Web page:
Once a contract is in place, it is important to monitor it closely to ensure that both parties are upholding their obligations. This includes keeping track of deadlines, payments, and any changes or modifications to the contract. If there are any issues, they should be addressed immediately.
Regular check-ins with the other party can help to identify potential problems and address them before they become serious. It is also important to have a concrete system in place for tracking and managing contracts; one that employees are fully trained on.
Most contracts have a set term and will need to be renewed once they expire. This process typically involves renegotiating the terms of the contract to ensure that they are still favorable for your company.
It is important to start the renewal process early so that you have time to negotiate any changes to the contract. If the other party is not willing to renew the contract, then you may need to start the process of finding a new supplier or service provider.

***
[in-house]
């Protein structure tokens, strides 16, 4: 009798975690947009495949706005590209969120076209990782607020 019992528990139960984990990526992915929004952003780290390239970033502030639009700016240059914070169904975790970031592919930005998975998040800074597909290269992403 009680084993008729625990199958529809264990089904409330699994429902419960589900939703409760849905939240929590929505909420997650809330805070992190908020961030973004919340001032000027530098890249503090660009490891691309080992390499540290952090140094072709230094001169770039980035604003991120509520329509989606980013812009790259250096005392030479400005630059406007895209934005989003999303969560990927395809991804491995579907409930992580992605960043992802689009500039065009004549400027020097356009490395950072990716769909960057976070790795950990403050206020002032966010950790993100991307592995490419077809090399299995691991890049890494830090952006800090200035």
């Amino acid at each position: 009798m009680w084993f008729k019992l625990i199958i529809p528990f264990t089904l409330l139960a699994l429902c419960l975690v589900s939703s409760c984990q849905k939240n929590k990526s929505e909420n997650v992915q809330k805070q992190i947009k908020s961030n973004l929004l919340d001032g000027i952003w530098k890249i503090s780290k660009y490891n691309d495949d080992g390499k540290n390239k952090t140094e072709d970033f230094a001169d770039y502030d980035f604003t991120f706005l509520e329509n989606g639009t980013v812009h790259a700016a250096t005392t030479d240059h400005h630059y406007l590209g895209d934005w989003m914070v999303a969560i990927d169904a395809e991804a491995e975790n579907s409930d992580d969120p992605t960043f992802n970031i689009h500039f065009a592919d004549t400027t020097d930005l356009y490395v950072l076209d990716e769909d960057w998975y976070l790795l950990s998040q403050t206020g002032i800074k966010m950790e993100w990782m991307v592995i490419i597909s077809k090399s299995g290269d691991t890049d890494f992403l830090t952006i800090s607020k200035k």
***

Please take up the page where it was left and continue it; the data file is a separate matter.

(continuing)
There may come a time when you need to terminate a contract before it expires. This could be for several reasons, such as if the other party is not upholding their end of the deal or if your company’s needs have changed.
The contract management process can seem daunting, but it is important to have a clear understanding of each stage to protect your interests.
Contract lifecycle management
Sometimes, this can be called contract life cycle management, or CLM. This is the process of managing a contract from beginning to end. While contract management can be discussed in more broad terms, there are eight specific steps for CLM.
- Requests: Identifying a business need and determining if a contract is the best way to meet that need.
- Authoring: Creating the contract itself. This includes everything from drafting the terms to getting sign-off from all parties involved.
- Negotiations: Agreeing to the terms of the contract.
- Approvals: Ensuring that all parties involved have approved the contract.
- Signature: Putting the contract into effect by having all parties sign it.
- Obligation: Ensuring that all parties involved are fulfilling their obligations under the contract.
- Compliance: Confirm that the contract is being followed and that all parties are adhering to its terms.
- Renewal: Renewing the contract (or negotiating a new one) before it expires.